But now, just three days ahead of its deadline to do so and raise €300m-€400m ($330m – $414m) Deezer has pulled out.
The company says it’s postponing its IPO due to tough “market conditions”.
It added: “Deezer is well-funded and well positioned as it continues to pursue its growth strategy.”
Some will quibble with that statement.
When Deezer announced plans to IPO last month, it released an in-depth document which revealed everything – good and bad – about its company’s fiscal health.
Some elements of the report were quite alarming.
Here’s five things the business needs to fix, and fast:
1) It’s lost subscribers in 2015
This is one of the least-reported yet most shocking music streaming statistics of 2015: in a world where streaming companies typically struggle to post a profit but have soaring user numbers, Deezer has lost subscribers this year.
As you can see below, Deezer’s total global subscriber base has fallen by more than 500,000 year-on-year as of June 30.
There are a few contributing factors towards this worrying trend, including…
2) Nearly half of deezer’s ‘subscribers’ aren’t actually paying anything
Get this for double-speak: Deezer categorises its subscribers into ‘revenue-generating’ and ‘non-revenue generating’.
When you crunch the numbers, only 3.8m of its subscribers are actually coughing up month-to-month, either through a standalone subscription or a bundle deal.
The reason for this revenue-generating/non-revenue-generating madness is all to do with what Deezer calls its ‘monthly inactive bundle subscribers’ – usually, people who got a free trial Deezer subscription with the purchase of a device.
‘Inactive’ subscribers are qualified by not having played a single stream in the past 30 days.
Some of these are ‘revenue-generating’ – largely through structured payments from telco partners – and some are not.
As we stand in 2015, there are 3.34m ‘monthly inactive bundle subscribers’ using (or rather, not using) Deezer.
That amounts to 53% of the service’s total 6.34m subscriber base.
(Added into the mix of factors that might have spooked Deezer-related market forces is Pandora: the US streaming radio service lost more than a million listeners last quarter, with suspicion on Wall Street that many defected to Apple Music. It was enough to send Pandora’s share price plummeting by over 30% last week.)
3) It’s lost a heck of a lot of money
Okay, you kind of expect this from a streaming company these days.
But from 2012 to the end of the first half of 2015, Deezer posted €87m ($99.5m) in net losses.
There’s no getting around it – that’s a possible red flag to any potential investor.
There are a couple of bright spots in the numbers above for Deezer, however.
Firstly, its revenue is up year-on-year. In the first half of 2015, it posted €93m, an increase of 40% on the same period in 2014. Plus, its total losses have reduced, down from €12.82m in H1 2014 to €8.96min H1 2015.
But let’s face it: that means it’s still losing around €1.5m every month, while its subscribers reduce.
And of those subscribers, remember, almost half aren’t paying, and over half aren’t using the service. What a pickle.
4) Its deal with orange is still vital to its bottom line – but looking fragile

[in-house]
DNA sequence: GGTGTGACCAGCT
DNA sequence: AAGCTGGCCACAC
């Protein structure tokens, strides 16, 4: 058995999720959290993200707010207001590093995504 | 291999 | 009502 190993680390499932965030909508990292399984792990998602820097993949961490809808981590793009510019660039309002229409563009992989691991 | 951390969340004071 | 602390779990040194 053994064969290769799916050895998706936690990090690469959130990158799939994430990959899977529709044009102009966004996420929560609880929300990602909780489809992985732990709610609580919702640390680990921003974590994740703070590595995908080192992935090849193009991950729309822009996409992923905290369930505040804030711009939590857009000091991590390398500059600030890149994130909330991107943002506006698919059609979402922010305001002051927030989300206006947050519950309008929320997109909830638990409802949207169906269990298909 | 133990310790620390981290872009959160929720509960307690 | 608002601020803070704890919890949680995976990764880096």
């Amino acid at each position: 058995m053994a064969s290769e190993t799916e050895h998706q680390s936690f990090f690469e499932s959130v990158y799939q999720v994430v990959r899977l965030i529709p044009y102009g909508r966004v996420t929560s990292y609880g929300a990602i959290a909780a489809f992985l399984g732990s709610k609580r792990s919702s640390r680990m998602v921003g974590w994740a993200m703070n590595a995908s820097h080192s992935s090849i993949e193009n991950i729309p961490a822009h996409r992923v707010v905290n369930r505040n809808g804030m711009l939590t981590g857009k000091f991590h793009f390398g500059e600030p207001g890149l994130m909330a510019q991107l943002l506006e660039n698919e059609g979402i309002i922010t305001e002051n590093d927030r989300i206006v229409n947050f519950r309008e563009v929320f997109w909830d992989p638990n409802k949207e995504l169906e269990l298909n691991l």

Deezer scored a coup in its early days by signing a long-term bundle deal with Orange in its native France.
It’s largely why the company remains the streaming market leader in the territory, despite Spotify’s rapid growth around the world.
But this relationship now looks a little precarious.
First, the good news: Deezer’s business isn’t half as reliant on Orange as it once was.
In terms of global revenue, the Orange partnership delivered 56% of Deezer’s income in 2012. In 2013, this fell to 38% and it was down to 28% in 2014. In the first half of 2015, it contributed just 24%.
Now the bad news: since the end of 2014, Orange France has ceased acquiring new bundle subscribers for Deezer. This explains a lot about (1) above.
It gets worse. Since August last year, Orange has been paying Deezer a ‘substantially reduced minimum guarantee’, and is not obligated to pay the platform any advances after July 2016.
And here’s the fact that will have Spotify salivating: Deezer’s exclusive lock-in with Orange also expires in July next year – when another partner could swoop.
Plus, Deezer’s overall Orange partnership agreement will expire in July 2018, at which point Deezer could lose all of its Orange customers.
In its IPO pitch document, Deezer admitted: ‘Depending on the level of bundle subscriber churn and migration rates, this shift to offering primarily standalone subscriptions under the Orange partnership could cause Deezer’s revenue growth from this partnership to slow or cease or cause revenues from this partnership to decline.’
5) It’s literally giving away money to labels
We’ve already covered this one extensively through here.
But, in summary, between 2012-2014, Deezer paid out $23m in unallocated advances to record labels.
The concept of this so-called ‘breakage’ isn’t always an easy one to explain.
So let’s have a bash at illustrating, as simply as possible, why it’s such a pain for Deezer.
Imagine this: rather than paying your electricity provider monthly/quarterly, you agree to give them a lump sum for the year ahead, based on estimations.
At the end of that year, you realise you have given them far too much vs. the amount of electricity you’ve used… and then the electricity company keeps the difference.
That’s breakage. What a business model.Music Business Worldwide